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Stop the attacks on former Haitian President Jean-Bertrand Aristide and the Lavalas Movement


By Haiti Action Committee, San Francisco Bay Review August 17, 2014

On Aug. 13, the Haitian government summoned former President Jean-Bertrand Aristide to court on corruption charges. This summons is part of a chilling pattern of repression aimed at destroying Aristide’s political party, Fanmi Lavalas, as the country approaches new legislative elections. We denounce it in the strongest possible terms. 

Supporters Of Haiti’s Former President Try To Block His Arrest (Radio interview)

Supporters of former Haitian President Jean Bertrand Aristide hold pictures of Aristide during a protest outside his residence on August 21, 2014 in Port-au-Prince to prevent any attempt to arrest him..jpg

By Jacqueline Charles, Here & Now, August 22, 2014

Hundreds of supporters of former President Jean-Bertrand Aristide took to the street after a judge ordered his arrest. Aristide, who returned to his country in 2011 after seven years in exile, has been accused of corruption and drug trafficking.

Aristide is not the only former president to have return to Haiti from exile. Jean-Claude Duvalier, nicknamed “Baby Doc,” was in self-imposed exile in France for years. He also returned to Haiti in 2011.

Aristide Warrant and Brandt Prison Break Overshadow Election Derailment

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By Kim Ives, Haiti Liberté, August 20, 2014

Last week, Haitian demonstrators erected barricades of burning tires and car frames in front of former President Jean-Bertrand Aristide's home in Tabarre to prevent the government of President Michel Martelly from arresting him. On Aug. 12, investigating Judge Lamarre Bélizaire had issued a court summons for Aristide to come to his offices for questioning the next day, Aug. 13. Aristide never received the last-minute summons which was allegedly left at his gate, according to his lawyer Mario Joseph.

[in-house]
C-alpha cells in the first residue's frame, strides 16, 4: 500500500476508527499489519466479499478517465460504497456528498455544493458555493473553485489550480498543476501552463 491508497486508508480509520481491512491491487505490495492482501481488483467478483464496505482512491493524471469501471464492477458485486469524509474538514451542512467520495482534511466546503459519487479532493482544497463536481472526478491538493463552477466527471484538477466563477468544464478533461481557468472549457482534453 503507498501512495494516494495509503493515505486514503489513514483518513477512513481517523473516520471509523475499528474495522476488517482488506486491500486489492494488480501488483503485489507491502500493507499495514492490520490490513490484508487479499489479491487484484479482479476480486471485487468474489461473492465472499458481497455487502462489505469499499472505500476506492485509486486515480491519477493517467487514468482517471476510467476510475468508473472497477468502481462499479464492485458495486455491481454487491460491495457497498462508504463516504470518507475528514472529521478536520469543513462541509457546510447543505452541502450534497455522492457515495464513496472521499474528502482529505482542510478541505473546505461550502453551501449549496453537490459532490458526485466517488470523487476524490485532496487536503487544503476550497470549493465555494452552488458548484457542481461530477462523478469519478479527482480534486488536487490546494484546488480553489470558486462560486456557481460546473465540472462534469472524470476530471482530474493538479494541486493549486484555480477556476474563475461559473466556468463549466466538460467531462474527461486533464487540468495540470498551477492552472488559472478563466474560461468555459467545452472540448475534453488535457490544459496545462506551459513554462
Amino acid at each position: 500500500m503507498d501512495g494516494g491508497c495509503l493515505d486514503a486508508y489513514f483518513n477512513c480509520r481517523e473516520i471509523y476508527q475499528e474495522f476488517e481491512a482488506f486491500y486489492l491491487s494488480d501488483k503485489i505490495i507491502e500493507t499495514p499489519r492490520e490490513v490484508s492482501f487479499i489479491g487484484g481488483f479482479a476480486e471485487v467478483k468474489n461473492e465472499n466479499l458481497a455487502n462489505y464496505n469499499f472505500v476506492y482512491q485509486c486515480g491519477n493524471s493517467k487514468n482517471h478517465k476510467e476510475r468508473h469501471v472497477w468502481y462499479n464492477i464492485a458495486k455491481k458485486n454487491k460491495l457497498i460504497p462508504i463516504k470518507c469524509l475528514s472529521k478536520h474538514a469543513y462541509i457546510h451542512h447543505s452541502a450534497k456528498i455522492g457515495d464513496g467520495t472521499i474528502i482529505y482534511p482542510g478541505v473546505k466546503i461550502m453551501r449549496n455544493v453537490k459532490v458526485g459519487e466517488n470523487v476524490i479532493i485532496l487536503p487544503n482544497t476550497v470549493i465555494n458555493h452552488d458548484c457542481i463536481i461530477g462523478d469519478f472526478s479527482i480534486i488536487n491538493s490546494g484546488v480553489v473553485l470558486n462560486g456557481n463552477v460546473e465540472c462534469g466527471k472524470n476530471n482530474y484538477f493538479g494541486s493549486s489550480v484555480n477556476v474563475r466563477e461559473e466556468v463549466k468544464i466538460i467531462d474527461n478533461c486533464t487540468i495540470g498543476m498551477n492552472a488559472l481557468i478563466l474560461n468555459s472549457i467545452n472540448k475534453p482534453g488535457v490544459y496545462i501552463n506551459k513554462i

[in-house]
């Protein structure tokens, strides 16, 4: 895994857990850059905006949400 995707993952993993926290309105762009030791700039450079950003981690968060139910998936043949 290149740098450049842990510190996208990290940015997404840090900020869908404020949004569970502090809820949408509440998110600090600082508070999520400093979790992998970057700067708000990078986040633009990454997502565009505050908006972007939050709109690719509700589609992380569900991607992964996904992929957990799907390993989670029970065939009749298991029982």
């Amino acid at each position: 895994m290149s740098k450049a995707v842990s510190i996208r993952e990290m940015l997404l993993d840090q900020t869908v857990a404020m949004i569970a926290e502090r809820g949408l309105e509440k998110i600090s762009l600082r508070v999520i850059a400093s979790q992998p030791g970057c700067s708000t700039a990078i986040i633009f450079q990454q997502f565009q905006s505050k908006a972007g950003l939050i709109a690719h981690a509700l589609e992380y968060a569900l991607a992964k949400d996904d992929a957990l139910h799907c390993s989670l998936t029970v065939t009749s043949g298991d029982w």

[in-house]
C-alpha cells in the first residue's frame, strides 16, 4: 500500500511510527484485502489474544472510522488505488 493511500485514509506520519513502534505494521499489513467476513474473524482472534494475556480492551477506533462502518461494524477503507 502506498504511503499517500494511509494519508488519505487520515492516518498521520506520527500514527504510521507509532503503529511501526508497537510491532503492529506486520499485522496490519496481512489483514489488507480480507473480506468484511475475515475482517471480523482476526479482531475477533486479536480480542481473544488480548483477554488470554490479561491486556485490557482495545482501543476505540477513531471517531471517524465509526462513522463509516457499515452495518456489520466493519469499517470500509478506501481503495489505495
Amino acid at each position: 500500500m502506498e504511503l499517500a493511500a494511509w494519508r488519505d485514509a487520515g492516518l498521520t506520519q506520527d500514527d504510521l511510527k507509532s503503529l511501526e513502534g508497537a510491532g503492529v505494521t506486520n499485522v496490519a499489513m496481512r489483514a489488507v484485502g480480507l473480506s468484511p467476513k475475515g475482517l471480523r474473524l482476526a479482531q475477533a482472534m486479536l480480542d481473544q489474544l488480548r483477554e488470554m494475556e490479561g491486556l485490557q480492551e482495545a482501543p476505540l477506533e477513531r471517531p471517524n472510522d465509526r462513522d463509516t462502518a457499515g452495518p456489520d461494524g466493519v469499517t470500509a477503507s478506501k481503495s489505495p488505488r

Indigenous Mayans in Guatemala take Canadian mining company Hudbay to court (Three articles)

Rosa Eblira Coc Inh, one of the plaintiffs. (Photo by Roger LeMoyne).jpg

Mining for the truth in Guatemala 

What lawsuits claiming rape and murder in a Guatemalan jungle mean for Canadian companies abroad 

By Melinda Maldonado,, July 8, 2014 

Will former President Aristide be arrested? After 10 years of investigations, he has never been charged

Aristide supporters 150 protest arrest warrant August 16.jpg

By Center for Economic and Policy Research (CEPR), August 14, 2014

A judge in Haiti has reportedly issued an arrest warrant for former president Jean-Bertrand Aristide, saying that Aristide failed to appear for questioning following a summons issued earlier in the week. While some outletsreported that Aristide is facing “charges relating to acts of corruption, money laundering, misappropriation of public funds, criminal conspiracy,” as the Miami Herald noted on Tuesday, Aristide’s attorneys said that their client had not been summoned:

Cholera lawsuit against U.N. in Haiti, and death threats for Haitian advocate for women’s safety (radio interview)

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By WBEZ Worldview & the IJDH, July 16, 2014

IJDH Staff Attorney Beatrice Lindstrom and KOFAVIV Associate Director Malya Villard-Appolon speak about cholera accountability and gender-based violence in an hour-long NPR show about Haiti. Joining them are Dr. Ludovic Comeau of GRAHN-World, and Dr. Evan Lyon of Partners in Health. Bringing perspectives from the legal, medical and economic development fields, they answered questions like “What might happen now that Ban Ki-moon said the UN bears a “moral responsibility” to eliminate cholera,” and “What impact are grassroots organizations having on rapes in Haiti?”

Aristide Allies reject corruption charges against former Haitian leader (two articles)

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Aristide Allies reject corruption charges against former Haitian leader 

By Joseph Guyler Delva, Haitian-Carribbean News Network, August 14, 2014 

Leaders of former Haitian president Jean-Bertrand Aristide rejected on Thursday alleged acts of corruption blamed on Aristide and several dozen of his former allies between 2001 and 2004, when he occupied the Caribbean country's top political office.